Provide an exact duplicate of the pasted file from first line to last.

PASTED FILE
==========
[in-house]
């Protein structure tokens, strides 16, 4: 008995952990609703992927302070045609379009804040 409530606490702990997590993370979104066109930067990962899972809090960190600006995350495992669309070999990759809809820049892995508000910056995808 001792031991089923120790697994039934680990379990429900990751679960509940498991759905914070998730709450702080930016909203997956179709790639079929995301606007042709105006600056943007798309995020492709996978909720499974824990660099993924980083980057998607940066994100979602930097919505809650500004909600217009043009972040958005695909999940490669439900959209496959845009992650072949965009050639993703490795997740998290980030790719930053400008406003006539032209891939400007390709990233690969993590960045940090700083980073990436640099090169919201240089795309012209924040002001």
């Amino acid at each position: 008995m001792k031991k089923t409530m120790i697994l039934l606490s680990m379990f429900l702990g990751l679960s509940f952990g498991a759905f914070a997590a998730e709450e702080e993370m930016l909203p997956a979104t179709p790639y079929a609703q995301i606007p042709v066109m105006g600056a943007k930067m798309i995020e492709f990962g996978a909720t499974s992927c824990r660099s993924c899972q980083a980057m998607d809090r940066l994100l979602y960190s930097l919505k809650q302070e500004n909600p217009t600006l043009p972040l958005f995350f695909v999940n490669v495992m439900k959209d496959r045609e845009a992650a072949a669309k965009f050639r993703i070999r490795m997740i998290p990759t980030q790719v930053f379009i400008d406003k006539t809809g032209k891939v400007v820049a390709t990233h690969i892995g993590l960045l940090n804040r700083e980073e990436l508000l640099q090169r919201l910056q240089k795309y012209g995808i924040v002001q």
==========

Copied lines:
[in-house]
């Protein structure tokens, strides 16, 4: 008995952990609703992927302070045609379009804040 409530606490702990997590993370979104066109930067990962899972809090960190600006995350495992669309070999990759809809820049892995508000910056995808 001792031991089923120790697994039934680990379990429900990751679960509940498991759905914070998730709450702080930016909203997956179709790639079929995301606007042709105006600056943007798309995020492709996978909720499974824990660099993924980083980057998607940066994100979602930097919505809650500004909600217009043009972040958005695909999940490669439900959209496959845009992650072949965009050639993703490795997740998290980030790719930053400008406003006539032209891939400007390709990233690969993590960045940090700083980073990436640099090169919201240089795309012209924040002001």
């Amino acid at each position: 008995m001792k031991k089923t409530m120790i697994l039934l606490s680990m379990f429900l702990g990751l679960s509940f952990g498991a759905f914070a997590a998730e709450e702080e993370m930016l909203p997956a979104t179709p790639y079929a609703q995301i606007p042709v066109m105006g600056a943007k930067m798309i995020e492709f990962g996978a909720t499974s992927c824990r660099s993924c899972q980083a980057m998607d809090r940066l994100l979602y960190s930097l919505k809650q302070e500004n909600p217009t600006l043009p972040l958005f995350f695909v999940n490669v495992m439900k959209d496959r045609e845009a992650a072949a669309k965009f050639r993703i070999r490795m997740i998290p990759t980030q790719v930053f379009i400008d406003k006539t809809g032209k891939v400007v820049a390709t990233h690969i892995g993590l960045l940090n804040r700083e980073e990436l508000l640099q090169r919201l910056q240089k795309y012209g995808i924040v002001q």